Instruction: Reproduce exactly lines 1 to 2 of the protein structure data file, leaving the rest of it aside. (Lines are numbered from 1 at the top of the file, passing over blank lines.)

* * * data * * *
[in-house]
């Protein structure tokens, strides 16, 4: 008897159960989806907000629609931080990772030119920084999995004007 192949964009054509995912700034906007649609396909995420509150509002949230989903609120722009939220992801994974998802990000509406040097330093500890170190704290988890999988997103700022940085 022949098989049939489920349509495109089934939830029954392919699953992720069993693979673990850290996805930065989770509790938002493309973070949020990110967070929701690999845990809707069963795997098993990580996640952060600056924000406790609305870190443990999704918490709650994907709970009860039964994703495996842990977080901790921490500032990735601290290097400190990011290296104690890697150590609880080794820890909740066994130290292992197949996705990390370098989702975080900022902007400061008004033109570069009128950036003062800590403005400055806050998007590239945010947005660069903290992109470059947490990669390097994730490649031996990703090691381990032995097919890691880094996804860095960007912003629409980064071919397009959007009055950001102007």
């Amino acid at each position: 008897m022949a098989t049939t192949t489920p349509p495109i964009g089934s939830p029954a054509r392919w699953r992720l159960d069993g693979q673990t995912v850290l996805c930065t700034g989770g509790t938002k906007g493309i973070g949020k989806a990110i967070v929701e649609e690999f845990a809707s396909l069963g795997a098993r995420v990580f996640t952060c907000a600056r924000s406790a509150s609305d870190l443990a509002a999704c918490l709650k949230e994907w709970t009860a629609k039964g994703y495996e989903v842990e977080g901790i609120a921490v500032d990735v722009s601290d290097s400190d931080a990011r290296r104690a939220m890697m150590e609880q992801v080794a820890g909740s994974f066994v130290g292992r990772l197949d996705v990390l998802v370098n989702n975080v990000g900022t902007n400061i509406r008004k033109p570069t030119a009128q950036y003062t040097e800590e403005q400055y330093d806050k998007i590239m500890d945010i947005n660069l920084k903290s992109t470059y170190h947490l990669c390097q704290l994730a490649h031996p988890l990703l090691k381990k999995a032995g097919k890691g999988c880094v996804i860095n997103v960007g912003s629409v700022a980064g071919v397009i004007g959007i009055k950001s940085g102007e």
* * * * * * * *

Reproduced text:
[in-house]
């Protein structure tokens, strides 16, 4: 008897159960989806907000629609931080990772030119920084999995004007 192949964009054509995912700034906007649609396909995420509150509002949230989903609120722009939220992801994974998802990000509406040097330093500890170190704290988890999988997103700022940085 022949098989049939489920349509495109089934939830029954392919699953992720069993693979673990850290996805930065989770509790938002493309973070949020990110967070929701690999845990809707069963795997098993990580996640952060600056924000406790609305870190443990999704918490709650994907709970009860039964994703495996842990977080901790921490500032990735601290290097400190990011290296104690890697150590609880080794820890909740066994130290292992197949996705990390370098989702975080900022902007400061008004033109570069009128950036003062800590403005400055806050998007590239945010947005660069903290992109470059947490990669390097994730490649031996990703090691381990032995097919890691880094996804860095960007912003629409980064071919397009959007009055950001102007």